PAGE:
A Look At The Many Features On The Table For The Upcoming Linux 4.20~5.0 Kernel
Written by Michael Larabel in Linux Kernel on 20 October 2018 at 11:58 PM EDT. 8 Comments
LINUX KERNEL --
If all goes as planned, tomorrow will mark the availability of the Linux 4.19 stable kernel. That is also expected to mark the return of Linus Torvalds from his retreat where he was working on his empathy skills and politeness. The 4.19 stable release will then kick off the merge window for the next kernel cycle.

It's still not set in stone yet whether the next kernel release will be Linux 4.20 or Linux 5.0. Linus Torvalds previously communicated -- and what he did in going from Linux 3.19 to 4.0 -- was that when otherwise hitting the x.20 release is time to bump the major kernel version number. So it's likely the next kernel cycle will be Linux 5.0, but we'll see if the new-and-improved Torvalds has different feelings now over the versioning scheme.


A lot of hardware goodies are coming to the next Linux kernel... Of course we'll have benchmarks when the time comes.


Regardless of whatever this next kernel version ends up being called, it will be a big one. Below is a look at the various featured queued so far that we have spotted in the different "-next" Git branches ahead of their call for inclusion to mainline during the merge window period. Linus could end up rejecting some of the changes, but for the most part there are no earth shattering changes but mostly a lot of new hardware support. Stay tuned for more of our Linux 4.20~5.0 coverage during the two-week merge period.

- Linux LoRa is ready to be submitted as a pull request as part of the wireless networking subsystem. LoRa is the new-ish standard for long-range, low-power wireless for use-cases like IoT.

- PCI peer-to-peer memory support as some interesting infrastructure work going on for cases of NVMe fabric to allow copying directly from an RDMA NIC to a PCIe storage device, etc. There is also possible use-cases for graphics processors in making use of this formalized infrastructure.

- USB 3.0 is now deemed ubiquitous rather than an oddity and so is being enabled by default for the Linux defconfig (default configuration).

- Support for the AMD Zen derived Hygon Dhyana x86_64 CPUs/SoCs, the new AMD Chinese joint venture.

- Long-awaited mainline support for the Apple Magic Trackpad 2 for both wired and wireless interfaces.

- More storage drivers now use BLK-MQ as the multi-queue block I/O code, even the old Linux floppy driver! There is also other BLK-MQ work like restoring runtime power management.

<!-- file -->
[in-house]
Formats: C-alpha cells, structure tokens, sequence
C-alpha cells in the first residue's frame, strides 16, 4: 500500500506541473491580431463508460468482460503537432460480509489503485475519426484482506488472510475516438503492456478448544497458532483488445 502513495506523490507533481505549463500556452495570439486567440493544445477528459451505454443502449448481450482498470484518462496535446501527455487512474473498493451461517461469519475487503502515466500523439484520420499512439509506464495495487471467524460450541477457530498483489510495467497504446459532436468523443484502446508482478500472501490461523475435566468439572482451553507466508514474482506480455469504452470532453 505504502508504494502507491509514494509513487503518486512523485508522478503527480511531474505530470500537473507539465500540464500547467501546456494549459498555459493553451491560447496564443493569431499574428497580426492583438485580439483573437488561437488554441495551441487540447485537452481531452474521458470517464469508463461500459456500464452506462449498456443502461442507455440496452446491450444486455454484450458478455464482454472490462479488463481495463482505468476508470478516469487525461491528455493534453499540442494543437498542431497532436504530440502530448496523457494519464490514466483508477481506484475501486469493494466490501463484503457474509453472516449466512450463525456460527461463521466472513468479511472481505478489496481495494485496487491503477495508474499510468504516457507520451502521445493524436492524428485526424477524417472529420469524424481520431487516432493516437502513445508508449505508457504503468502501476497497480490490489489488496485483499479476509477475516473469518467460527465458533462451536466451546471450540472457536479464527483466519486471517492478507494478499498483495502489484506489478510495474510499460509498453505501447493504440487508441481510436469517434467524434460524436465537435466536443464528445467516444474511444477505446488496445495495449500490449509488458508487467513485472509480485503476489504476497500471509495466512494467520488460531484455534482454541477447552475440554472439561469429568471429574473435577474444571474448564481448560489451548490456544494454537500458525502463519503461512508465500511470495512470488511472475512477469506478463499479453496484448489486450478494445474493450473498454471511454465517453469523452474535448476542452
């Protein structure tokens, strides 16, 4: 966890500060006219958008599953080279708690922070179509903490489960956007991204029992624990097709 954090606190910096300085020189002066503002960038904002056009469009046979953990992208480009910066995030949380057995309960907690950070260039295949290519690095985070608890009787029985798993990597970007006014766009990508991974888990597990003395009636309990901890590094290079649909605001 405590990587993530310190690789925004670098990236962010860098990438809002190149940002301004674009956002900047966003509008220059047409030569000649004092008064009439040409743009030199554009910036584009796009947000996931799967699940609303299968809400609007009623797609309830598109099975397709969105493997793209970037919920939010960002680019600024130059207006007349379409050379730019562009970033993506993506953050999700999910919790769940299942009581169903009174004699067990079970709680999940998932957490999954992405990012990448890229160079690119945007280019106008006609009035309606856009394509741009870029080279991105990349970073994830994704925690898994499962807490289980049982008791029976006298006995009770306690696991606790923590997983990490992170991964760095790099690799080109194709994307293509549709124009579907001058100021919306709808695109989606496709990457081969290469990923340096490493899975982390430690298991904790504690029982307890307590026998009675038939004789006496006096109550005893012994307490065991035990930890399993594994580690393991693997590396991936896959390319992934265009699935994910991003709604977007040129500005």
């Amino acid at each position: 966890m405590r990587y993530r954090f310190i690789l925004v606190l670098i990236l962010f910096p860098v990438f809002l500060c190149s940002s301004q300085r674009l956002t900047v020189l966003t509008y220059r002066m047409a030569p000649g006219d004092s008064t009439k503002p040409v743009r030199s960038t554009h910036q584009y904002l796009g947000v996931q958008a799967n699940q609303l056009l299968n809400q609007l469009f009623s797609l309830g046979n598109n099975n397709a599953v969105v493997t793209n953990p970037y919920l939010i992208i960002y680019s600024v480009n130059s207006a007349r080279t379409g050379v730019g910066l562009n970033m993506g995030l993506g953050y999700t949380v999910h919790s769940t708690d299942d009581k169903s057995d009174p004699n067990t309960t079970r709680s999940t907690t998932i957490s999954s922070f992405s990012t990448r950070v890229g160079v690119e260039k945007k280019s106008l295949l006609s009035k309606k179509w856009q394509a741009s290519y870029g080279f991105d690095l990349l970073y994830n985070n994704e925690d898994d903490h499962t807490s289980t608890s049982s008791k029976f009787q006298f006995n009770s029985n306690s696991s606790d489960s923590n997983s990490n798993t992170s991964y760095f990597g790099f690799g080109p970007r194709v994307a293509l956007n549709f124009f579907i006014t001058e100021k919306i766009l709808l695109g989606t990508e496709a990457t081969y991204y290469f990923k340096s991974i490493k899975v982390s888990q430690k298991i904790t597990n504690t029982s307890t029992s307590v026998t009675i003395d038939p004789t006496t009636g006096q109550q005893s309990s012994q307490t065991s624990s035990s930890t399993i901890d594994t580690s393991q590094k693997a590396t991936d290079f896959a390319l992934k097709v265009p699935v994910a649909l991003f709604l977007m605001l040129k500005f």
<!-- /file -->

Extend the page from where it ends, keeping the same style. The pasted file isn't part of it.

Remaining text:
- Intel 2.5G Ethernet controller support.

- WoWLAN and new hardware coverage in the Qualcomm Atheros ATH10K WiFi driver.

- A fix for some MacBook Pro laptops where (un)plugging the MacBook Pro charger could lead to excessive CPU usage.

- LG Gram laptop support to the extent various keys are now working along with LED keyboard backlight and touchpad controls, etc.

- Dropping Intel MPX support from the kernel -- the Memory Protection Extensions.

- Faster FUSE file-systems across multiple optimizations.

- More Intel Icelake graphics work.

- Nouveau HDMI 2.0 support is finally coming for the open-source NVIDIA driver.

- Tegra194 Xavier display support but no open-source 3D acceleration at this time.

- MGPU fan boost support for Vega 20.

- AMD xGMI support for the new interconnect to be featured with Vega 20 and EPYC 2 platforms.

- AMD Raven 2 and Picasso APU support.

- A lot of other graphics/display driver improvements.

- A6xx performance improvements in the Freedreno MSM DRM driver.

- Speculative Store Bypass Safe for ARMv8.5 hardware.

- Support for a BigBen gaming controller.

- Creative Labs Sound Blaster ZxR sound card support and Sound BlasterX AE-5.

- Kyber I/O scheduler improvements.

Plus surely a lot more I likely didn't spot in digging through hundreds of patches in the different "-next" subsystem/feature branches, so stay tuned to Phoronix during the next merge window to find out all about what made it in. Two features not queued at this point is AMD FreeSync / Adaptive-Sync / HDMI VRR -- the kernel and user-space bits appear nearly ready but the DRM side code didn't get staged in time, but hopefully the next release. As of writing, WireGuard also hasn't been queued in net-next for the Linux 5.0 kernel... We'll see if it gets added as a late addition as many people (including Linus Torvalds) really want this secure VPN tunnel added to the kernel ASAP.

What else would you ideally want to see out of the next Linux kernel? Let us know in the forums or on Twitter.

About The Author
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Michael Larabel is the principal author of Phoronix.com and founded the site in 2004 with a focus on enriching the Linux hardware experience. Michael has written more than 10,000 articles covering the state of Linux hardware support, Linux performance, graphics drivers, and other topics. Michael is also the lead developer of the Phoronix Test Suite, Phoromatic, and OpenBenchmarking.org automated benchmarking software. He can be followed via Twitter or contacted via MichaelLarabel.com.

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